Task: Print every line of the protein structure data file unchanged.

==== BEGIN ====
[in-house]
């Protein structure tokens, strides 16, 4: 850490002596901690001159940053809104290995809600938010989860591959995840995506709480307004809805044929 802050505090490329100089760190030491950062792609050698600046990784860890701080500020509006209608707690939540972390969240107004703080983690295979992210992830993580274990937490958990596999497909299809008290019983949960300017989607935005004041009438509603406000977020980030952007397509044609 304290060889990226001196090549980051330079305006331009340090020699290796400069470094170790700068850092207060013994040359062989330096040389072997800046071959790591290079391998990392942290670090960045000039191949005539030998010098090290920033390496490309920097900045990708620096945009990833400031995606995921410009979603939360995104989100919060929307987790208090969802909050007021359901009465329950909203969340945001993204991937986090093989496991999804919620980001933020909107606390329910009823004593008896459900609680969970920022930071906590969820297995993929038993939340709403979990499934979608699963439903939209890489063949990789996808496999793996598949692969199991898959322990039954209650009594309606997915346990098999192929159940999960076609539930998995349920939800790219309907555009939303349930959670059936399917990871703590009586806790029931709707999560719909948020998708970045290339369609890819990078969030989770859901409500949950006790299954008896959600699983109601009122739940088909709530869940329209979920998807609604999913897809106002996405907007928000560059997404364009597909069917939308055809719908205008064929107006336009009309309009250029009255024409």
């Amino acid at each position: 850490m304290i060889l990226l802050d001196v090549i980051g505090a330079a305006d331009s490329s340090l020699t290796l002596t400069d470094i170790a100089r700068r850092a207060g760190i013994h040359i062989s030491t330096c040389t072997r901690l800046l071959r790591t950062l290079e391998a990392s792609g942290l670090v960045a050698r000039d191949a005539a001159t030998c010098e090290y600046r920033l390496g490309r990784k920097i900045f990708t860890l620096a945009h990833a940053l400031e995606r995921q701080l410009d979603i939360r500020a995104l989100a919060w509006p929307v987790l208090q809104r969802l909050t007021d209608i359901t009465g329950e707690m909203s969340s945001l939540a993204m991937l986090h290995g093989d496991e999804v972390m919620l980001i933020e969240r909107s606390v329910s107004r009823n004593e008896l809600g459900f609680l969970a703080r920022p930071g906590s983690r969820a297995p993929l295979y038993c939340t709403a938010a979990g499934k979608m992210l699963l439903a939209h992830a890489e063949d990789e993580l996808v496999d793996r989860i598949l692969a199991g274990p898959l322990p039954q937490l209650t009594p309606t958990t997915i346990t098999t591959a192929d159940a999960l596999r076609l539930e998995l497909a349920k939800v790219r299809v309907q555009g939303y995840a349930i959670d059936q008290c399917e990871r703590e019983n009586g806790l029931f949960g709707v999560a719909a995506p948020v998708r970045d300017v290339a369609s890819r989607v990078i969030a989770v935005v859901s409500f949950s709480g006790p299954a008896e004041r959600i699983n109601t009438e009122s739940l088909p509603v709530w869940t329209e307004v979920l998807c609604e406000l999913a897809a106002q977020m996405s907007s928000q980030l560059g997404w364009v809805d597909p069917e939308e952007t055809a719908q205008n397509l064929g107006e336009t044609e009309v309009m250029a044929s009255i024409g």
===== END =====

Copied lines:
[in-house]
């Protein structure tokens, strides 16, 4: 850490002596901690001159940053809104290995809600938010989860591959995840995506709480307004809805044929 802050505090490329100089760190030491950062792609050698600046990784860890701080500020509006209608707690939540972390969240107004703080983690295979992210992830993580274990937490958990596999497909299809008290019983949960300017989607935005004041009438509603406000977020980030952007397509044609 304290060889990226001196090549980051330079305006331009340090020699290796400069470094170790700068850092207060013994040359062989330096040389072997800046071959790591290079391998990392942290670090960045000039191949005539030998010098090290920033390496490309920097900045990708620096945009990833400031995606995921410009979603939360995104989100919060929307987790208090969802909050007021359901009465329950909203969340945001993204991937986090093989496991999804919620980001933020909107606390329910009823004593008896459900609680969970920022930071906590969820297995993929038993939340709403979990499934979608699963439903939209890489063949990789996808496999793996598949692969199991898959322990039954209650009594309606997915346990098999192929159940999960076609539930998995349920939800790219309907555009939303349930959670059936399917990871703590009586806790029931709707999560719909948020998708970045290339369609890819990078969030989770859901409500949950006790299954008896959600699983109601009122739940088909709530869940329209979920998807609604999913897809106002996405907007928000560059997404364009597909069917939308055809719908205008064929107006336009009309309009250029009255024409």
């Amino acid at each position: 850490m304290i060889l990226l802050d001196v090549i980051g505090a330079a305006d331009s490329s340090l020699t290796l002596t400069d470094i170790a100089r700068r850092a207060g760190i013994h040359i062989s030491t330096c040389t072997r901690l800046l071959r790591t950062l290079e391998a990392s792609g942290l670090v960045a050698r000039d191949a005539a001159t030998c010098e090290y600046r920033l390496g490309r990784k920097i900045f990708t860890l620096a945009h990833a940053l400031e995606r995921q701080l410009d979603i939360r500020a995104l989100a919060w509006p929307v987790l208090q809104r969802l909050t007021d209608i359901t009465g329950e707690m909203s969340s945001l939540a993204m991937l986090h290995g093989d496991e999804v972390m919620l980001i933020e969240r909107s606390v329910s107004r009823n004593e008896l809600g459900f609680l969970a703080r920022p930071g906590s983690r969820a297995p993929l295979y038993c939340t709403a938010a979990g499934k979608m992210l699963l439903a939209h992830a890489e063949d990789e993580l996808v496999d793996r989860i598949l692969a199991g274990p898959l322990p039954q937490l209650t009594p309606t958990t997915i346990t098999t591959a192929d159940a999960l596999r076609l539930e998995l497909a349920k939800v790219r299809v309907q555009g939303y995840a349930i959670d059936q008290c399917e990871r703590e019983n009586g806790l029931f949960g709707v999560a719909a995506p948020v998708r970045d300017v290339a369609s890819r989607v990078i969030a989770v935005v859901s409500f949950s709480g006790p299954a008896e004041r959600i699983n109601t009438e009122s739940l088909p509603v709530w869940t329209e307004v979920l998807c609604e406000l999913a897809a106002q977020m996405s907007s928000q980030l560059g997404w364009v809805d597909p069917e939308e952007t055809a719908q205008n397509l064929g107006e336009t044609e009309v309009m250029a044929s009255i024409g």